Who said that? Well, it was the corporate slogan of E. I. DuPont Nemours for decades. Nowadays, however, mention the word ‘chemicals’ to some gardeners, and they go into apoplectic shock.  The use of chemicals in gardens is one of their biggest no-nos, and people who do use them are looked down upon as irresponsible by those who don’t. The buzz word in gardening now is ‘organic’.

Take fertilizers, for example.  The three main ingredients are Nitrogen, Phosphorous, and Potassium. All three are found in nature, but it’s unlikely that all three will be found together in the concentrations we want, so we use commercial fertilizers.

Typical organic fertilizers include mineral sources, animal waste, including blood, bones and feathers, from meat, fish and poultry processing, manureslurry, and guano, treated sewage, and plant based fertilizers, such as compost. Wow! ‘Organic’ takes on a whole new meaning, doesn’t it? Non-organic fertilizers are made in chemical plants.

I just purchased a ‘food cycler’ kitchen appliance that reduces over a liter of kitchen waste to less than a few ounces nutrient-rich dried bran look-alike.  Even poultry bones and shrimp peelings!  I have a septic system and getting rid of kitchen waste with a sink disposer isn’t recommended. This appliance solves the problem of leaky, smelly garbage bags. The resulting ‘bran’ is great fertilizer and I put it into my containers and flower beds.  Can’t get much more organic than that.

But I’m also comfortable using just about any commercial fertilizers; my choices are based on content and price. Actually, if a chemical is found in nature and the same chemical is manufactured, there is no difference between them.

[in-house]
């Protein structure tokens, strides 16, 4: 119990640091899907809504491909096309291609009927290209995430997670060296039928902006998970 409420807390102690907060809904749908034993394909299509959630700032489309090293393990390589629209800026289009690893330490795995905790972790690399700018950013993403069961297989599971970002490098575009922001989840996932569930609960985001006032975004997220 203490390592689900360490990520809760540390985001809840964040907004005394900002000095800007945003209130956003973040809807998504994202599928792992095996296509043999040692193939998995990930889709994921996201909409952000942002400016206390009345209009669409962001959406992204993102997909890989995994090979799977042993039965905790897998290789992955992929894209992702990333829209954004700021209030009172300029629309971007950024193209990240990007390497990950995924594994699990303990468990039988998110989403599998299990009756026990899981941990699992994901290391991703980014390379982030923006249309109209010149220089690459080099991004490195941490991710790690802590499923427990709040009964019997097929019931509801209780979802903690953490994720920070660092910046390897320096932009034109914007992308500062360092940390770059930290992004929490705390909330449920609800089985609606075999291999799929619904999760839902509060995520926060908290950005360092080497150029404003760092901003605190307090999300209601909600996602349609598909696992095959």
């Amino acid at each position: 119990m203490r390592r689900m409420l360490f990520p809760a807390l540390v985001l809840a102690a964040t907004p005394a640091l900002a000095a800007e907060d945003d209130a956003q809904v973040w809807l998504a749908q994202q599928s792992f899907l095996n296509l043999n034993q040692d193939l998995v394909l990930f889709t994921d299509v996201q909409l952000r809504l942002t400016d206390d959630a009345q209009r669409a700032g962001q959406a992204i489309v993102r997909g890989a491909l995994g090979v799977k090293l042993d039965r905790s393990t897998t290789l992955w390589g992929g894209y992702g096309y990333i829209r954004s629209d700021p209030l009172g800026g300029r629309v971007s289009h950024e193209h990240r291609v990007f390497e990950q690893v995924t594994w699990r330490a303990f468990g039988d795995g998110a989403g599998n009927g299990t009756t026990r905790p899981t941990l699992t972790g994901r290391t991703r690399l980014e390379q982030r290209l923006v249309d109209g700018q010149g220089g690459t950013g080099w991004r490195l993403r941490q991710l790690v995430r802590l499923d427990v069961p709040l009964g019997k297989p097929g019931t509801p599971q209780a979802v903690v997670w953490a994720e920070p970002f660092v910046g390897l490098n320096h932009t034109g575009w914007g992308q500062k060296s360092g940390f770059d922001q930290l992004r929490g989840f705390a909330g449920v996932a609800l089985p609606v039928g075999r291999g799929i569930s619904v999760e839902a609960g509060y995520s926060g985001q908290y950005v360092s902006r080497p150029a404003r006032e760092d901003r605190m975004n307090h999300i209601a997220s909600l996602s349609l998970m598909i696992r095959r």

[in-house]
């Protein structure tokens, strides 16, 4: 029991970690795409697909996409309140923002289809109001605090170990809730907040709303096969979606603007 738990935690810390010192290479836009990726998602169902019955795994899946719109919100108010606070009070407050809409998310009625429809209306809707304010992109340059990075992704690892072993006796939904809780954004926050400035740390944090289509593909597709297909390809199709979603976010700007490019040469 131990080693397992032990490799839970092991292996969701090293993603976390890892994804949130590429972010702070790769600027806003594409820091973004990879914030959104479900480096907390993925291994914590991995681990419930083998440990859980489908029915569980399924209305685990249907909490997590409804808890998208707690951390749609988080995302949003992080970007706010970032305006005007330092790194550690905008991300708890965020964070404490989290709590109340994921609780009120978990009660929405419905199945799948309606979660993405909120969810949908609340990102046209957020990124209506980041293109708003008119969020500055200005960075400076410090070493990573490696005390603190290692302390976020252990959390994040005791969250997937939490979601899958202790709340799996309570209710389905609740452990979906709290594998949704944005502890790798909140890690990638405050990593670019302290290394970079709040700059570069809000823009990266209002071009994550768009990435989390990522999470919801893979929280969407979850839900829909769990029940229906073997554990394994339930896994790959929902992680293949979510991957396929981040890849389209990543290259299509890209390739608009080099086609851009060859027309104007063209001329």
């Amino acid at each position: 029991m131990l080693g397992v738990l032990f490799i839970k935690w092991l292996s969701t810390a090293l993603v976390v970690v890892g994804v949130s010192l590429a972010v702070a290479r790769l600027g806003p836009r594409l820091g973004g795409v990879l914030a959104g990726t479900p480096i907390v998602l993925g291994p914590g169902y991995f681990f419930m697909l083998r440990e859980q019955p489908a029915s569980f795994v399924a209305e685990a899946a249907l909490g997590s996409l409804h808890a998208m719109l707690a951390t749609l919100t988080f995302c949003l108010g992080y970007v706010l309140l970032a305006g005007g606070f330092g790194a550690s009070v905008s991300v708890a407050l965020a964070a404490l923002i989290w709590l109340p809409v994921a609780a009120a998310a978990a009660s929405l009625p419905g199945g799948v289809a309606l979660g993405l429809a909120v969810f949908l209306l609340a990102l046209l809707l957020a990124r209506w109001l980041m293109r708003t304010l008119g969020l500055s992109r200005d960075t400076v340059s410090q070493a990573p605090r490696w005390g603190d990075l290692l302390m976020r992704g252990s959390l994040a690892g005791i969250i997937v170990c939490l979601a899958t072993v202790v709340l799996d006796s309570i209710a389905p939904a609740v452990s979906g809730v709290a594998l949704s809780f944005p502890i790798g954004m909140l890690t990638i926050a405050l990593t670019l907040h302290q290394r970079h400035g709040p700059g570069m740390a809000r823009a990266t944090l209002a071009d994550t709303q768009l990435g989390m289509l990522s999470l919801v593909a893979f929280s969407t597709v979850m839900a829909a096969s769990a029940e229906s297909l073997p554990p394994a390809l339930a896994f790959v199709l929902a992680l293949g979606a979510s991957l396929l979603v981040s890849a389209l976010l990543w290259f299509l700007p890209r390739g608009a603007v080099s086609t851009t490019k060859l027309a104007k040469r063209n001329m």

The human body is constantly bombarded with chemicals. More manufactured stuff than natural. It’s no wonder the average life span has doubled in the last 100 years or so. We start being preserved at birth.

But we’re talking about chemicals in horticulture. That’s a constantly evolving issue. It wasn’t that long ago that DDT was the insecticide of choice, both in agriculture and home use. After being heavily used for decades, it was banned totally in 1973.

Roundup (glyphosate) is supposedly the most benign herbicide since it affects the plant, not the soil, but it seems to be on its way out and will likely be banned sometime soon. It has already been banned in some 21 countries.

But there are some organic alternatives. Vinegar, for example, is a very effective herbicide. Bet you’re surprised to learn that vinegar is made from ethanol, the same additive used in gasoline!  So is it ‘organic’ or not? Beats me.

Corn gluten has been touted as an effective organic pre-emergent herbicide, but even its inventor and patent holder acknowledges that because corn gluten is 10% nitrogen, it actually encourages the growth of any weeds already there. So why on earth would you use a pre-emergent herbicide on soil that has no weeds?  Duh! Too, it’s very expensive and several applications are usually recommended.

I knew there’d be a catch!

It seems, though, that concern about using chemicals in horticulture is justified. Chemicals used to aid to in the growth or bloom of plants seem to be safe, but ‘cides’ (those with ‘cide at the end of their name: i.e. herbicide, pesticide, insecticide, etc.) all mean to kill something. Maybe you. Although many herbicides are selective, killing only dicots (broadleaf plants), or monocots (grass or grass-like plants), most are non-selective, killing all or most everything it touches.

As a home gardener, however, I believe it is highly unlikely that you will come down with an incurable disease by the occasional use of those products. Agricultural workers and pollinators are most at risk.

That being said, it would be prudent not to reach for a chemical solution to a problem as a first response.

You can buy a supply of ladybugs to control aphids, mealybugs and other insect pests. They don’t seem to hang around very long in my garden, but they’re great fun to watch while they’re there.  Remember the ditty “Ladybug, ladybug, fly away home”? Mine flew.

My favorite remedy for insect pests and diseases is soap and water and a sharp spray from a hose. Horticultural oils are effective, too. Reminds me of my own body care routine ­­­– soap and water, showers and moisturizers.

Happy Gardening!